That concerns Joshua Cowen, a professor of education policy at Michigan State University. He said that high-tuition private schools were already out of reach for most students and will remain so, regardless of ESA programs. More distressing, Cowen argued, were the public campaigns — including one from a foundation backed by former U.S. education secretary Betsy Devos — aimed directly at saving Catholic education through school choice.

“Vouchers are at least partly about bailing out financially distressed church schools,” Cowen said. “Once school vouchers come to town, taxpayers become the dominant source of revenue for churches.”

In Chandler, the Seton Catholic high school sets two tuition rates: A $18,775 general rate for students enrolling in the 2023-24 academic year, and a discounted rate of $14,100 for Catholic students. The college prep academy requires families to secure verification from their parish to receive the discount.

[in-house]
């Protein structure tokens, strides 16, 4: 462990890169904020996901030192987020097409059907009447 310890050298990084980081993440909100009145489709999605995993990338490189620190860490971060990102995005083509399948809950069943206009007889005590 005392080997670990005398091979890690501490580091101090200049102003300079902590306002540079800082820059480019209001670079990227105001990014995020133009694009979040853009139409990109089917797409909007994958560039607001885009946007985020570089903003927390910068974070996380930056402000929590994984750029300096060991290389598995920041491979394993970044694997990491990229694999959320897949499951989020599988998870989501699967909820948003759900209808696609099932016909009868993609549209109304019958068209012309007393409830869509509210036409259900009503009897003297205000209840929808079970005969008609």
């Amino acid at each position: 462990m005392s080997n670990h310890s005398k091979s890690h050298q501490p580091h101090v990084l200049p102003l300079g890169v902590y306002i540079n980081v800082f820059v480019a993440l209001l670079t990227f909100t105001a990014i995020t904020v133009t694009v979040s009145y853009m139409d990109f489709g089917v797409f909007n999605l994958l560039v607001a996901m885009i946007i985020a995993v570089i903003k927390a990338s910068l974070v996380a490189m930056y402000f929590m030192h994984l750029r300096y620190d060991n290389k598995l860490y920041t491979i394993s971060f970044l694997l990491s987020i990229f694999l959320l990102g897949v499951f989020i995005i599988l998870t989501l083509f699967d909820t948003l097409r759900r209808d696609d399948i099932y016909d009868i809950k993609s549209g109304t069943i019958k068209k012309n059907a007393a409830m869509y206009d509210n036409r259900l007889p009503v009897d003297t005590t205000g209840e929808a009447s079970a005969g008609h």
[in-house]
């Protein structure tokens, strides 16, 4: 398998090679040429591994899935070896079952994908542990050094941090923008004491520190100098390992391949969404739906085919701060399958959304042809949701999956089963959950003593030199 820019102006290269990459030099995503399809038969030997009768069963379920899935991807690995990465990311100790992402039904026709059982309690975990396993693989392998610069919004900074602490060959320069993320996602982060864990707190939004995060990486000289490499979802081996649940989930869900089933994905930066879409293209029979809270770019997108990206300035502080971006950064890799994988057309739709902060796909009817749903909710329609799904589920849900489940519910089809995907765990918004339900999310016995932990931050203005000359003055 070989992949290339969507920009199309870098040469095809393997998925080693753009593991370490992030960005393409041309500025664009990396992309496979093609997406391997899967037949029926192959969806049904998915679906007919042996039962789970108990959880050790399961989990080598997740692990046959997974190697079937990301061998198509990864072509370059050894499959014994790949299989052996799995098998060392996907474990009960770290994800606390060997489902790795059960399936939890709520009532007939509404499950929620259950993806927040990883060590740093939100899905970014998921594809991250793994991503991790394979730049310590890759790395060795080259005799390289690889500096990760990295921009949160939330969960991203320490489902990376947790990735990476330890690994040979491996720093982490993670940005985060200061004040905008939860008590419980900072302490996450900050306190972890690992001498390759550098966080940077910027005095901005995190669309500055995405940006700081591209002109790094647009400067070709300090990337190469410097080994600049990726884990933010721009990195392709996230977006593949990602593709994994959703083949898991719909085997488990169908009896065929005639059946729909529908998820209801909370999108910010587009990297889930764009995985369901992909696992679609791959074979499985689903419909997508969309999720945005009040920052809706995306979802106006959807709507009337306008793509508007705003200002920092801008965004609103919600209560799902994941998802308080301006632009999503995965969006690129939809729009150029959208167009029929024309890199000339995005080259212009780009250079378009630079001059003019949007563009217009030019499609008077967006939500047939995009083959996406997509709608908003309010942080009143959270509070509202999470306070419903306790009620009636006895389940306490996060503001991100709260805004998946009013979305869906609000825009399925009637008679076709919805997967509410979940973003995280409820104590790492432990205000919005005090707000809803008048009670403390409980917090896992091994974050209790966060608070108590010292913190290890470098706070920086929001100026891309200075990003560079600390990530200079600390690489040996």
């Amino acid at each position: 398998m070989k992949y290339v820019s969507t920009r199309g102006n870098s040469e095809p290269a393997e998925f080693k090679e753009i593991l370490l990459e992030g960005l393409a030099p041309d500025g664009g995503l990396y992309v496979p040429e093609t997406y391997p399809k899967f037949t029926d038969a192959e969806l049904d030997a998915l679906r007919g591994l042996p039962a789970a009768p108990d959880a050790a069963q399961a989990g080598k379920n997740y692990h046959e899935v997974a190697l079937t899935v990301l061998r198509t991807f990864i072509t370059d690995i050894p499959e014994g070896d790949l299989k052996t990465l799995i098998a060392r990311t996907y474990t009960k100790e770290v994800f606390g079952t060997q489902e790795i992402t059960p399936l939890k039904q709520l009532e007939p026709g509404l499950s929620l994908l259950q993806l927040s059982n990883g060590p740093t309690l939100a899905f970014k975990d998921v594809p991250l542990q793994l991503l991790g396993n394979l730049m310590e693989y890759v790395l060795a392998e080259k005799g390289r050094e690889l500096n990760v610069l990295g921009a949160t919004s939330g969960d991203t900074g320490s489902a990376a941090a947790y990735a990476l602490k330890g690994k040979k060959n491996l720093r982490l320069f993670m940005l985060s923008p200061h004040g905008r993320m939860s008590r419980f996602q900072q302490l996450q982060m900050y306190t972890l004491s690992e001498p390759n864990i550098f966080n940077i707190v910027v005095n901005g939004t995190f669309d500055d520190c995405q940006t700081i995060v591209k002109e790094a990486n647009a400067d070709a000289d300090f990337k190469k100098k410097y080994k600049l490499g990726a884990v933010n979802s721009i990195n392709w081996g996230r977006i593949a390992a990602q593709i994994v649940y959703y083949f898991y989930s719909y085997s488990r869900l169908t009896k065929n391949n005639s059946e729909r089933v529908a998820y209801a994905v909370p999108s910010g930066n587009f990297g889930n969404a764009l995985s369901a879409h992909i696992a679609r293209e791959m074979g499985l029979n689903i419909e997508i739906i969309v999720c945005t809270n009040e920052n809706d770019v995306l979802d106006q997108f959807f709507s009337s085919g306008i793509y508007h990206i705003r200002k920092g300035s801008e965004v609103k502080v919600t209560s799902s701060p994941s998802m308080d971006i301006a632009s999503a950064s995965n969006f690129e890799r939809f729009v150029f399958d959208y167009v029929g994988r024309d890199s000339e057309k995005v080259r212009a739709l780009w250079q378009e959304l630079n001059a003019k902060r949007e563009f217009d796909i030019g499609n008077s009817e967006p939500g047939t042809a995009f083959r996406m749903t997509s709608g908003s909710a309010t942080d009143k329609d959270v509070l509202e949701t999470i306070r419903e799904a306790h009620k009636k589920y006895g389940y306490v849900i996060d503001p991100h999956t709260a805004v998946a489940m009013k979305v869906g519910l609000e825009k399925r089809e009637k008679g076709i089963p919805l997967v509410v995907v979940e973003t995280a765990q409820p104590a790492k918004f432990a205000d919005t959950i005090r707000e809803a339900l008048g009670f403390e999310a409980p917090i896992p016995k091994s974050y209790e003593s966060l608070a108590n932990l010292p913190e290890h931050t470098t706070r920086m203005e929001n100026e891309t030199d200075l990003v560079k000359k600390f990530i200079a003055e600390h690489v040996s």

“As a Catholic school, we work with people of all faiths, but our ministry exists to serve the Catholic church,” said Victor Serna, the school’s principal.

Nartowicz, with Americans United for Separation of Church and State, said he suspects that as more states pass ESA legislation like Arizona’s, the number of church-based schools offering discounts based on religion will also increase, allowing the use of public funds, in effect, to advantage those with particular religious views.

“We’ve never really encountered this before,” Nartowicz said.

Earlier this year, the Arizona department of education projected the expansion of ESAs would cost the state about $900 million — well above an original estimate of just $65 million. The ballooning price tag prompted Democratic Gov. Katie Hobbs to call on lawmakers to repeal the program’s universal eligibility. Republicans in control of both legislative chambers rejected the idea.